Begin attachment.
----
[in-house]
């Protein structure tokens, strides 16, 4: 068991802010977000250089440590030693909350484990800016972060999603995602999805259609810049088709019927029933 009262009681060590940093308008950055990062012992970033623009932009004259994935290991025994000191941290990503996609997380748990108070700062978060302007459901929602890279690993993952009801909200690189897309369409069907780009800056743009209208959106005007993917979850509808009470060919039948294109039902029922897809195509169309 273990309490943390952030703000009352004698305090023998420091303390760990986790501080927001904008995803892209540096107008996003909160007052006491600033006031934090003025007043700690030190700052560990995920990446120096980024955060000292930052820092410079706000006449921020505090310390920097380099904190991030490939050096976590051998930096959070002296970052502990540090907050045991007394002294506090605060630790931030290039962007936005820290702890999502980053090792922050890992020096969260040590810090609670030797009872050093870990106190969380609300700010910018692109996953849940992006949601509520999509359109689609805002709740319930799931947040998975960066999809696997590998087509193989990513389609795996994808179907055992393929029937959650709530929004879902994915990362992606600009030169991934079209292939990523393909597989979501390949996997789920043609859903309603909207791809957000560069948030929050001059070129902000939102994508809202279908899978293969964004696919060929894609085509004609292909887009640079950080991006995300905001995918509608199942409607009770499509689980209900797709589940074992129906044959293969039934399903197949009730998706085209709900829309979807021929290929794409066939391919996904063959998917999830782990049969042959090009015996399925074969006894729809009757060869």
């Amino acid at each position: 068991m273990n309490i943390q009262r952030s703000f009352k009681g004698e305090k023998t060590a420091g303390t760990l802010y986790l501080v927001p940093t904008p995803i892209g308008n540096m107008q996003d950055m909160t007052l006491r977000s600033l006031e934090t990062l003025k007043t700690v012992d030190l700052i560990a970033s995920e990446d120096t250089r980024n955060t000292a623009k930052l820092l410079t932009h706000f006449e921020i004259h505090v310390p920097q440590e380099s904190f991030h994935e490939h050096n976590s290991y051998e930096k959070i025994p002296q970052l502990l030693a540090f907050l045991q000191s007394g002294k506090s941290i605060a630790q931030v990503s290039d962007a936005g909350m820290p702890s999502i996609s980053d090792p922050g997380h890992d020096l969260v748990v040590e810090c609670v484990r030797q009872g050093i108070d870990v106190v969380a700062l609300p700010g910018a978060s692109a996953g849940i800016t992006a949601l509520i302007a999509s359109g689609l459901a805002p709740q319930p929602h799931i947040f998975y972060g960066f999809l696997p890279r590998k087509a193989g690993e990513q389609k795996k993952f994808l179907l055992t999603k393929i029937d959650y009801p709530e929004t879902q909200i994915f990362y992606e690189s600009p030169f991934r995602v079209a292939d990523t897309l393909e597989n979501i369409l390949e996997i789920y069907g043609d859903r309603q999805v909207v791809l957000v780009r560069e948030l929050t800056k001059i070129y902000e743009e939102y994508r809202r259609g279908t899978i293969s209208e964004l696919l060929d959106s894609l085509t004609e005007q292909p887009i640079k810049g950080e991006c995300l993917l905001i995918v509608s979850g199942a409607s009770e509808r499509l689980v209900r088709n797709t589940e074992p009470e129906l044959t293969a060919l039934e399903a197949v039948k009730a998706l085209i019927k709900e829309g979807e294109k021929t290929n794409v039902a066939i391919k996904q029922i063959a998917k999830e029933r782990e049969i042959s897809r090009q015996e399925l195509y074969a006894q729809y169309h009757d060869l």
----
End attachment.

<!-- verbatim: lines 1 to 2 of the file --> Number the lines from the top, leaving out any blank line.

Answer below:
[in-house]
């Protein structure tokens, strides 16, 4: 068991802010977000250089440590030693909350484990800016972060999603995602999805259609810049088709019927029933 009262009681060590940093308008950055990062012992970033623009932009004259994935290991025994000191941290990503996609997380748990108070700062978060302007459901929602890279690993993952009801909200690189897309369409069907780009800056743009209208959106005007993917979850509808009470060919039948294109039902029922897809195509169309 273990309490943390952030703000009352004698305090023998420091303390760990986790501080927001904008995803892209540096107008996003909160007052006491600033006031934090003025007043700690030190700052560990995920990446120096980024955060000292930052820092410079706000006449921020505090310390920097380099904190991030490939050096976590051998930096959070002296970052502990540090907050045991007394002294506090605060630790931030290039962007936005820290702890999502980053090792922050890992020096969260040590810090609670030797009872050093870990106190969380609300700010910018692109996953849940992006949601509520999509359109689609805002709740319930799931947040998975960066999809696997590998087509193989990513389609795996994808179907055992393929029937959650709530929004879902994915990362992606600009030169991934079209292939990523393909597989979501390949996997789920043609859903309603909207791809957000560069948030929050001059070129902000939102994508809202279908899978293969964004696919060929894609085509004609292909887009640079950080991006995300905001995918509608199942409607009770499509689980209900797709589940074992129906044959293969039934399903197949009730998706085209709900829309979807021929290929794409066939391919996904063959998917999830782990049969042959090009015996399925074969006894729809009757060869």